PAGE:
Prior research has demonstrated that religiousness is associated with and potentially facilitative of self-regulation, though most of the research has been cross-sectional. The present longitudinal study examined dynamic relations between religiousness development and self-regulation formation from early adolescence into young adulthood. The sample included 500 U.S. adolescents and their parents. The data were restructured by adolescent age and analyzed from ages 11-22. The analyses involved latent curve models with structured residuals (LCM-SR). First, univariate latent growth curve models were estimated for religiousness, as well as adolescent-reports and parent-reports of adolescent behavioral self-regulation, cognitive self-regulation, and emotional self-regulation. Religiousness decreased over time while self-regulation increased (except for adolescent-report behavioral self-regulation, which followed a u-shape). Bivariate latent growth curve models pairing religiousness with each self-regulation variable found significant positive correlations between change in religiousness and change in adolescent-report cognitive and emotional self-regulation and parent-report emotional self-regulation. After adding in cross-lagged paths, relations between these slopes went away, but positive bidirectional cross-lagged associations in both directions were found between religiousness and adolescent-report cognitive self-regulation and parent-report emotional self-regulation. These results provide evidence for dynamic relations between religiousness and self-regulation across adolescence and into young adulthood. Further, the findings point to possible specificity based on the self-regulation dimension and whether data are adolescent-report or parent-report.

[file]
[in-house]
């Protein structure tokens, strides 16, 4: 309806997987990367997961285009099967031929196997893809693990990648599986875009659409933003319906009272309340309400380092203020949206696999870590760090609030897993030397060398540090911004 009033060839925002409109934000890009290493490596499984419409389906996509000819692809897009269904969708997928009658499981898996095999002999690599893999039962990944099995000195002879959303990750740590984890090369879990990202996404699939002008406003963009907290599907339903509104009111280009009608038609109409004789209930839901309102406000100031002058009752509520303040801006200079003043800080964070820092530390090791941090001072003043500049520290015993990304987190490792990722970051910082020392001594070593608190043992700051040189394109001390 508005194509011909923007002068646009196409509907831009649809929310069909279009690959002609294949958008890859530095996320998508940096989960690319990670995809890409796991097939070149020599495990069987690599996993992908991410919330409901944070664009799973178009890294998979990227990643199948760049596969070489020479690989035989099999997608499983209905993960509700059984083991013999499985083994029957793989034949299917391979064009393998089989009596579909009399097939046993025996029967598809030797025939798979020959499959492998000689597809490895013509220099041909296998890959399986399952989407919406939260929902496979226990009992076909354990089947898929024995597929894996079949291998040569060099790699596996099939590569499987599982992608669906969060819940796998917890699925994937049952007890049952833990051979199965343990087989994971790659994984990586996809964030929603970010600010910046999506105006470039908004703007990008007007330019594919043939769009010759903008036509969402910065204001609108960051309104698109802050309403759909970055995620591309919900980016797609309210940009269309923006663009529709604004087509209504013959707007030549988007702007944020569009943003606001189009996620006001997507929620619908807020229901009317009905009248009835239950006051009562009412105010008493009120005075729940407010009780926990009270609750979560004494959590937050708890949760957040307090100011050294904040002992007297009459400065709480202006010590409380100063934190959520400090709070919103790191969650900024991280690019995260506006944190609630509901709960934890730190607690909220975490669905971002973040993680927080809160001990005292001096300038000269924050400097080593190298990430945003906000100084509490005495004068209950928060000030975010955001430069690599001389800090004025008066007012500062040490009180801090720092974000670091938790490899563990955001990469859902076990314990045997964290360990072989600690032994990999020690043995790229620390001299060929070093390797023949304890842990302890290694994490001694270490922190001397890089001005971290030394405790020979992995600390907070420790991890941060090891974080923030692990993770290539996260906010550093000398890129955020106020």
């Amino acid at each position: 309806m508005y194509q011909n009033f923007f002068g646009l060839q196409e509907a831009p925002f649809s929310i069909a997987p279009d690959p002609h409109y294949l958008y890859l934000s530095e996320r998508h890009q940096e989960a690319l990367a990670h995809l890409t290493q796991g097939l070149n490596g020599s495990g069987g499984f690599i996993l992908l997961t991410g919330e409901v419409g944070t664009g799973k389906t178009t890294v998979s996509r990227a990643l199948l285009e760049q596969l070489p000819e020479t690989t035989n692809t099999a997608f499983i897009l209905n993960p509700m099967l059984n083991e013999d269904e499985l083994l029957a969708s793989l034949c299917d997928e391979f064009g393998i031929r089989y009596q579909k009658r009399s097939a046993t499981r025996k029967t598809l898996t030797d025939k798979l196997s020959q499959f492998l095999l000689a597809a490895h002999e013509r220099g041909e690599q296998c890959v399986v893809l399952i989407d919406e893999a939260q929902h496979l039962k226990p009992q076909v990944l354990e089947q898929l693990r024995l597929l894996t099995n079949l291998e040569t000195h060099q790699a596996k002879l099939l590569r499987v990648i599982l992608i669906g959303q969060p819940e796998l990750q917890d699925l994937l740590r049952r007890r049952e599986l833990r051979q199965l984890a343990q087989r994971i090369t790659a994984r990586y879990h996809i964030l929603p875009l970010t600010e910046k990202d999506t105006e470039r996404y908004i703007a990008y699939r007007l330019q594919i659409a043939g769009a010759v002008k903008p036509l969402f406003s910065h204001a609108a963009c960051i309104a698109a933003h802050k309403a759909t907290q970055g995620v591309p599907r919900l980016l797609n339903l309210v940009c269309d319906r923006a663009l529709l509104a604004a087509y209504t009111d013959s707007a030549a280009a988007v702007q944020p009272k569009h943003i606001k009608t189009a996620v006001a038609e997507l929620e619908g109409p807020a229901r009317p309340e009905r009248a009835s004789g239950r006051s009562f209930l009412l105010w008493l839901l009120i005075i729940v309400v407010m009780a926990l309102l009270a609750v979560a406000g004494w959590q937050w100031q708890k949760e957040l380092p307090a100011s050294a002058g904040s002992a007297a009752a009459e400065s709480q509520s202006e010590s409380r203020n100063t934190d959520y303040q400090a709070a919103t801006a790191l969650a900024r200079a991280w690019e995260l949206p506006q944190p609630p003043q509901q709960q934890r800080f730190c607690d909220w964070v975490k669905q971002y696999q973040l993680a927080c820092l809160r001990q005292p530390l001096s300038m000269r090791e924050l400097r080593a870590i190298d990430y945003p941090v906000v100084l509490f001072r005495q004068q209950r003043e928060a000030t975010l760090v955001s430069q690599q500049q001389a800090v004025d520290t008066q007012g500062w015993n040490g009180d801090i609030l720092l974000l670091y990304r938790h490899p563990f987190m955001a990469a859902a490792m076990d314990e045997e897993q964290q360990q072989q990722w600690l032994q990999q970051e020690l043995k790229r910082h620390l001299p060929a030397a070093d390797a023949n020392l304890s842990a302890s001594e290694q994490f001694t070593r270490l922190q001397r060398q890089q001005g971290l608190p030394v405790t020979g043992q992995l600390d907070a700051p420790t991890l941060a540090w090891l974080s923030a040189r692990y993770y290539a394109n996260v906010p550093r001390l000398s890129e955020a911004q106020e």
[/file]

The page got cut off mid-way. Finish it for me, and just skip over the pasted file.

Hardy, S. A., Dollahite, D., & Baldwin, C. R. (2019). Parenting, religion, and moral development. In D. Laible, G. Carlo, & L. Padilla-Walker (Eds.), Handbook for Parenting and Moral Development, 179-196. Oxford Press. 10.1093/oxfordhb/9780190638696.013.18